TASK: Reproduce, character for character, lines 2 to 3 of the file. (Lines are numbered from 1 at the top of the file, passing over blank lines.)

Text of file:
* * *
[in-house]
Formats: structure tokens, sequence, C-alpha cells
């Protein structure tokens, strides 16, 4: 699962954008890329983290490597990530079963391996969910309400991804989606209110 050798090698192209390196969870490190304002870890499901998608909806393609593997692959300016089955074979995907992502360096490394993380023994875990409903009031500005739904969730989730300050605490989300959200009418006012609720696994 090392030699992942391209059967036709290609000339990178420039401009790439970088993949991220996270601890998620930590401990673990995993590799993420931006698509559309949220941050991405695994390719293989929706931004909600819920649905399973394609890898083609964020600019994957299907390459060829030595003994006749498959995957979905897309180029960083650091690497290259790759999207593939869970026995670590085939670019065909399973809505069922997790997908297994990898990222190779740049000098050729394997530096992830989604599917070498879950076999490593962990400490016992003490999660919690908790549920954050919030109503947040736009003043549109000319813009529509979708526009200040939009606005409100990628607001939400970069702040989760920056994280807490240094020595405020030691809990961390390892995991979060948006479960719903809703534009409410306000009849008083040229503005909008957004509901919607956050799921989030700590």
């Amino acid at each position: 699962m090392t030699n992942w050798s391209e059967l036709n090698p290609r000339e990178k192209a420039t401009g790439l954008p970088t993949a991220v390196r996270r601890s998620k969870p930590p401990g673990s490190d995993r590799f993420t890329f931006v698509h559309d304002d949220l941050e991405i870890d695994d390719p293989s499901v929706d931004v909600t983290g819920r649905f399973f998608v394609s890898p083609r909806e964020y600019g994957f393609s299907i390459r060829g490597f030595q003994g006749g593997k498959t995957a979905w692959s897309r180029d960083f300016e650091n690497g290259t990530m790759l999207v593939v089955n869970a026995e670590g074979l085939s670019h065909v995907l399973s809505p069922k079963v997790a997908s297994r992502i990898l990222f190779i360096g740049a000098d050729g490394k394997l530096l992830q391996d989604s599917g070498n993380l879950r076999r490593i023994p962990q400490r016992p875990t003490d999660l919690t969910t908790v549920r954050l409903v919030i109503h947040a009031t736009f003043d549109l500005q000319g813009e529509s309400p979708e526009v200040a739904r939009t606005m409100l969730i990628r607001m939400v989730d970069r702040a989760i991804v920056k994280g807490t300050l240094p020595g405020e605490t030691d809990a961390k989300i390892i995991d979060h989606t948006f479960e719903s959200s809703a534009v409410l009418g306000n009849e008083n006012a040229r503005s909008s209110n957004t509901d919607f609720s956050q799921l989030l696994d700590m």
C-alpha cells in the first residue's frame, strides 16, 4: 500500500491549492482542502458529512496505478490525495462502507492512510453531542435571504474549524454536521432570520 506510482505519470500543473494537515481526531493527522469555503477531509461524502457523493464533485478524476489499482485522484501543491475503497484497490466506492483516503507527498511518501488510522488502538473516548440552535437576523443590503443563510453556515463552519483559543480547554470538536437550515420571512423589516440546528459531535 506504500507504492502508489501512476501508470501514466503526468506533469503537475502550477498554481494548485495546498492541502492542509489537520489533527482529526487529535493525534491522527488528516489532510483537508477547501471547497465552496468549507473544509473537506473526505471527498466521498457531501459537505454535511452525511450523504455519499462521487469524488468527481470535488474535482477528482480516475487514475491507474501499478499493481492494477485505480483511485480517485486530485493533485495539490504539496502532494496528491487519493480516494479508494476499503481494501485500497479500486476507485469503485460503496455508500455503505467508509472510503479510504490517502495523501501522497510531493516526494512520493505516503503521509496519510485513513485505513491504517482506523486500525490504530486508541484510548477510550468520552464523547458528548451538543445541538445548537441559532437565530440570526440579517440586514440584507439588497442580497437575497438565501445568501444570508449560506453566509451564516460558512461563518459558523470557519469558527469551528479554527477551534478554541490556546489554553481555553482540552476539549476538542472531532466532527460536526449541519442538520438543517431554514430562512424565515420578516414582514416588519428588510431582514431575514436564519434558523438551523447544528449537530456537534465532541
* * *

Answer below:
Formats: structure tokens, sequence, C-alpha cells
């Protein structure tokens, strides 16, 4: 699962954008890329983290490597990530079963391996969910309400991804989606209110 050798090698192209390196969870490190304002870890499901998608909806393609593997692959300016089955074979995907992502360096490394993380023994875990409903009031500005739904969730989730300050605490989300959200009418006012609720696994 090392030699992942391209059967036709290609000339990178420039401009790439970088993949991220996270601890998620930590401990673990995993590799993420931006698509559309949220941050991405695994390719293989929706931004909600819920649905399973394609890898083609964020600019994957299907390459060829030595003994006749498959995957979905897309180029960083650091690497290259790759999207593939869970026995670590085939670019065909399973809505069922997790997908297994990898990222190779740049000098050729394997530096992830989604599917070498879950076999490593962990400490016992003490999660919690908790549920954050919030109503947040736009003043549109000319813009529509979708526009200040939009606005409100990628607001939400970069702040989760920056994280807490240094020595405020030691809990961390390892995991979060948006479960719903809703534009409410306000009849008083040229503005909008957004509901919607956050799921989030700590």